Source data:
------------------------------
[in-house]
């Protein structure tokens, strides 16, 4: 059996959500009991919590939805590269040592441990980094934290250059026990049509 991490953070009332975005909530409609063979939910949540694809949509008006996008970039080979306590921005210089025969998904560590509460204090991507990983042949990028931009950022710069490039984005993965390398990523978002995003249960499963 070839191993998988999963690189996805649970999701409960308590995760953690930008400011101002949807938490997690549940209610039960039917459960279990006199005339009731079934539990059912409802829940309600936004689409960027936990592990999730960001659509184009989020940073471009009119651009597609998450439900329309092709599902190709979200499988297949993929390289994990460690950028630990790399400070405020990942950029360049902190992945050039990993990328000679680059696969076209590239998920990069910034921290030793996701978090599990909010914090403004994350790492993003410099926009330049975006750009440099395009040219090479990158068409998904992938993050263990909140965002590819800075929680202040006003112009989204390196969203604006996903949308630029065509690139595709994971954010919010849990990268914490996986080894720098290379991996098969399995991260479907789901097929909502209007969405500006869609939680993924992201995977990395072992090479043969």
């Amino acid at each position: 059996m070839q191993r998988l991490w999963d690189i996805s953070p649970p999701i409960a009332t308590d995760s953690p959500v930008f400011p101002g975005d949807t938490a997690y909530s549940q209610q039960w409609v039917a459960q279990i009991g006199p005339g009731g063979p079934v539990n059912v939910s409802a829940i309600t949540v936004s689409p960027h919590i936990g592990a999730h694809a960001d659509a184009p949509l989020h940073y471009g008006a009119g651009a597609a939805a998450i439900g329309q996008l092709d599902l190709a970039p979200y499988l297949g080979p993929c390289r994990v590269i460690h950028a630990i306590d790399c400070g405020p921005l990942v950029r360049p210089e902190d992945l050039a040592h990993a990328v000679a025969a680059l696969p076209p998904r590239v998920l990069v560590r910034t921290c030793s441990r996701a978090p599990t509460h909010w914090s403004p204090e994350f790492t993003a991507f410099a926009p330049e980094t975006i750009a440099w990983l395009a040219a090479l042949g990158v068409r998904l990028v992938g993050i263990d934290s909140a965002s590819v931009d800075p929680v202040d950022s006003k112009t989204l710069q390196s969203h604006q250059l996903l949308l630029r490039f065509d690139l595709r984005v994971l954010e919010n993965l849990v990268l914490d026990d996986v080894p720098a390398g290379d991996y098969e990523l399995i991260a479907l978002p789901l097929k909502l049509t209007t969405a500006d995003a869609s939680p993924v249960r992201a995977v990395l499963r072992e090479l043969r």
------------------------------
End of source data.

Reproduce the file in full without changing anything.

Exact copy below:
[in-house]
């Protein structure tokens, strides 16, 4: 059996959500009991919590939805590269040592441990980094934290250059026990049509 991490953070009332975005909530409609063979939910949540694809949509008006996008970039080979306590921005210089025969998904560590509460204090991507990983042949990028931009950022710069490039984005993965390398990523978002995003249960499963 070839191993998988999963690189996805649970999701409960308590995760953690930008400011101002949807938490997690549940209610039960039917459960279990006199005339009731079934539990059912409802829940309600936004689409960027936990592990999730960001659509184009989020940073471009009119651009597609998450439900329309092709599902190709979200499988297949993929390289994990460690950028630990790399400070405020990942950029360049902190992945050039990993990328000679680059696969076209590239998920990069910034921290030793996701978090599990909010914090403004994350790492993003410099926009330049975006750009440099395009040219090479990158068409998904992938993050263990909140965002590819800075929680202040006003112009989204390196969203604006996903949308630029065509690139595709994971954010919010849990990268914490996986080894720098290379991996098969399995991260479907789901097929909502209007969405500006869609939680993924992201995977990395072992090479043969």
């Amino acid at each position: 059996m070839q191993r998988l991490w999963d690189i996805s953070p649970p999701i409960a009332t308590d995760s953690p959500v930008f400011p101002g975005d949807t938490a997690y909530s549940q209610q039960w409609v039917a459960q279990i009991g006199p005339g009731g063979p079934v539990n059912v939910s409802a829940i309600t949540v936004s689409p960027h919590i936990g592990a999730h694809a960001d659509a184009p949509l989020h940073y471009g008006a009119g651009a597609a939805a998450i439900g329309q996008l092709d599902l190709a970039p979200y499988l297949g080979p993929c390289r994990v590269i460690h950028a630990i306590d790399c400070g405020p921005l990942v950029r360049p210089e902190d992945l050039a040592h990993a990328v000679a025969a680059l696969p076209p998904r590239v998920l990069v560590r910034t921290c030793s441990r996701a978090p599990t509460h909010w914090s403004p204090e994350f790492t993003a991507f410099a926009p330049e980094t975006i750009a440099w990983l395009a040219a090479l042949g990158v068409r998904l990028v992938g993050i263990d934290s909140a965002s590819v931009d800075p929680v202040d950022s006003k112009t989204l710069q390196s969203h604006q250059l996903l949308l630029r490039f065509d690139l595709r984005v994971l954010e919010n993965l849990v990268l914490d026990d996986v080894p720098a390398g290379d991996y098969e990523l399995i991260a479907l978002p789901l097929k909502l049509t209007t969405a500006d995003a869609s939680p993924v249960r992201a995977v990395l499963r072992e090479l043969r």